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Sections The Washington Post Democracy Dies in Darkness Try 1 month for $1 Sign In Thanks for reading. Try one month of unlimited access for $1. View offer × Accessibility for screenreader Post Nation NASA is going back to the moon — if it can figure out how to get there Astronaut Buzz Aldrin walks on the surface of the moon in 1969, his visor reflecting the image of astronaut Neil Armstrong and the Lunar Module.
NASA is going back to the moon — somehow, someway. The White House has ordered the agency to put American boots back on the lunar surface. The major unknowns at this point include the when, how, scale of the operation and cost. Also unclear is what exactly NASA would accomplish with such a mission and how it might affect plans for a human mission to Mars. NASA put 12 astronauts on the moon between 1969 and 1972. With the death Friday of Apollo 16’s John Young, only five of those astronauts are still alive, and they range in age from 82 to 87. No human being has been beyond low Earth orbit since the end of the Apollo program.
NASA is a $19 billion agency that does far more than just launch people into space. It spends roughly $5 billion a year on science missions, including robotic exploration of Mars and other planets. But the human spaceflight program has always been the heart of the agency and the foundation of its political support in Congress. The truism on the Hill has always been “No Buck Rogers, no bucks.”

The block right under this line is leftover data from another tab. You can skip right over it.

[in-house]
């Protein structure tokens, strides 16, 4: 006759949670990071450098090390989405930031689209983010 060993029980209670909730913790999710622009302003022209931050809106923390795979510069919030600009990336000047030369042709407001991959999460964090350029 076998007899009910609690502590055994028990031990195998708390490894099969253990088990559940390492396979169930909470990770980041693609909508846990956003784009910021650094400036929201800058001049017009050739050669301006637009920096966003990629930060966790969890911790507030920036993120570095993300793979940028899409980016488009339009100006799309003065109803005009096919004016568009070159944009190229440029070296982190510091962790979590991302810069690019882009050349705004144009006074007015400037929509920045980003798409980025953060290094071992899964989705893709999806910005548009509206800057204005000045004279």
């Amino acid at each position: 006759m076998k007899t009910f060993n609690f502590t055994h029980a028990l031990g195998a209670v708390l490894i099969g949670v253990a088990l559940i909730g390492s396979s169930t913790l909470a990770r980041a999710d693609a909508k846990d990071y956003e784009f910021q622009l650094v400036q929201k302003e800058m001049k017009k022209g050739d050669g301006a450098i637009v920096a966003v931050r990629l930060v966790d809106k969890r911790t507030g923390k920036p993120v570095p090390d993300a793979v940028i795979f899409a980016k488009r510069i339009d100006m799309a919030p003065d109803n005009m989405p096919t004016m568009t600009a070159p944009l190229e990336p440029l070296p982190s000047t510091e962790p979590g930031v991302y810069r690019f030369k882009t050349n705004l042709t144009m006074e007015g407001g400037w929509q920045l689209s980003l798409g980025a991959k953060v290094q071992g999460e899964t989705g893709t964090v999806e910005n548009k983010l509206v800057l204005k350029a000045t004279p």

originally posted by: toysforadults
they did it real quick not to long ago I'm sure they have some telemetry data right?
After President Barack Obama arrived in the White House, a presidential committee studied NASA’s program and declared it was “on an unsustainable trajectory” due to a mismatch between ambitions and funding. Obama killed Constellation and ordered NASA to visit an asteroid, with Mars still the horizon goal.
When President Trump took office, people in the space community expected a pivot back to the moon, restoring the Bush-era goal. The administration resurrected something called the National Space Council, with Vice President Pence in charge. In October, Pence made a speech saying NASA would return to the moon. In December, President Trump made that goal the official U.S. space policy.
originally posted by: cooperton
If we didn't fake the moon landing and we actually did land on the moon, my only question is why we didn't just fake it sooner. Gotta win the pissing contest with the Russians. Much cheaper to fake it than to make it.
originally posted by: Phage
a reply to: Allaroundyou
Screw the Moon.
Mars or bust!